MANILA, Philippines – The vital signs screening will no longer be included in the vaccination process against COVID-19 as part of efforts to expedite the immunization in the country, the Department of Health (DOH) said Friday.
In an online press briefing, Health Undersecretary Maria Rosario Vergeire said they have already issued guidelines regarding the matter after DOH advisors and vaccination experts approved the recommendation from the Philippine Heart Association and the Philippine Society of Hypertension.
She said the new policy was approved after a DOH time and motion study found that walk-in vaccine recipients and the vital signs screening were causing long queues in vaccination sites.
“Meron na ngayong patakaran here in Metro Manila ang ating mga local government, only those master listed should go to the vaccination site kaya lang ngayon siyempre ang mga kababayan natin, very eager sila na magpabakuna na kahit hindi sila yung scheduled for that day, they go to the vaccination site, so that’s one,” Vergeire said.
“Pangalawa, nakita natin na there are certain processes within our system na nakakatagal talaga and one of those would be the vital signs screening, yung pag-BP (blood pressure), pagkuha ng temperature, pagkuha ng pulse rate, ng heart rate,” she added.
Under the new guidelines, Vergeire said that healthcare workers only need to closely monitor individuals with established hypertension or organ damage prior to their vaccination.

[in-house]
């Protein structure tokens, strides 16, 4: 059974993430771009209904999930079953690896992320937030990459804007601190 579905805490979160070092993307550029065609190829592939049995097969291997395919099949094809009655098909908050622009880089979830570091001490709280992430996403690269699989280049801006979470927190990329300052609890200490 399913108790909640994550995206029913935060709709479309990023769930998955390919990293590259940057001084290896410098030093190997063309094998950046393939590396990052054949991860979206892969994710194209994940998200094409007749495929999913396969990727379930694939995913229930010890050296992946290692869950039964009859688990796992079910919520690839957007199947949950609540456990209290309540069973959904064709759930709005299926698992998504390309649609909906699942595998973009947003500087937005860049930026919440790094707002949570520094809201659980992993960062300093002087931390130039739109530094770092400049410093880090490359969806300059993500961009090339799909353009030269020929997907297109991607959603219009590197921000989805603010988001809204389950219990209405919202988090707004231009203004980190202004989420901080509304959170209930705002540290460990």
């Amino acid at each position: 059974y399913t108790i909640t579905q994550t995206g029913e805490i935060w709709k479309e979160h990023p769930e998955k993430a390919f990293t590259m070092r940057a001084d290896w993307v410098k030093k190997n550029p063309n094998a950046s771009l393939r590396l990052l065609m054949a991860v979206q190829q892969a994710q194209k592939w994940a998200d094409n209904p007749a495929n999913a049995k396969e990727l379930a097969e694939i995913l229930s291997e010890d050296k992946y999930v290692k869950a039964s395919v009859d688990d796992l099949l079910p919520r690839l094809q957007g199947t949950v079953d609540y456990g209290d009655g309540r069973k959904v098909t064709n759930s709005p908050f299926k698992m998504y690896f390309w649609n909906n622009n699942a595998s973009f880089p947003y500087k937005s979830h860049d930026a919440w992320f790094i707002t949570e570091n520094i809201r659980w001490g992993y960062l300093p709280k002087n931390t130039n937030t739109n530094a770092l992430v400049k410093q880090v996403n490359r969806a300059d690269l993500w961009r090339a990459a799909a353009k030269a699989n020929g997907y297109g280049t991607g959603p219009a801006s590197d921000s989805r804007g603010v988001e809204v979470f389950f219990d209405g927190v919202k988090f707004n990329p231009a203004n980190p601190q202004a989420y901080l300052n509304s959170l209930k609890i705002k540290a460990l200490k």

“Ang kailangan lang nating bantayan, especially for the blood pressure, would be yung blood pressure na 180/120 or more. Pero yung iba, kahit tumataas yung presyon, maaari pa rin naman natin silang bakunahan,” she said.
“Naglagay rin tayo sa guidelines natin na there should be a separate lane para sa mga taong gusto nating obserbahan because of their established history ng kaniang mga sakit para hindi po sila nakakadagdag doon sa pila,” she added.
Vergeire also said that the DOH is eyeing to expand vaccination sites to help speed up the rollout.
The health official also noted that the public confidence in COVID-19 vaccines has increased citing a survey they conducted in March.
Vergeire said the poll showed that 75 percent of respondents said that they are willing to get immunized if a vaccine was available, and 85.8 percent said they would get inoculated if they knew that the vaccines were safe and effective.
“Nakita po natin yung pagtaas talaga ng kumpiyansa ng ating mga kababayan noong nakita nilang marami na ring nababakunahan,” she said.
The Philippines has so far administered over 2.5 million doses of the COVID-19 vaccine, with over 500,000 who are fully vaccinated.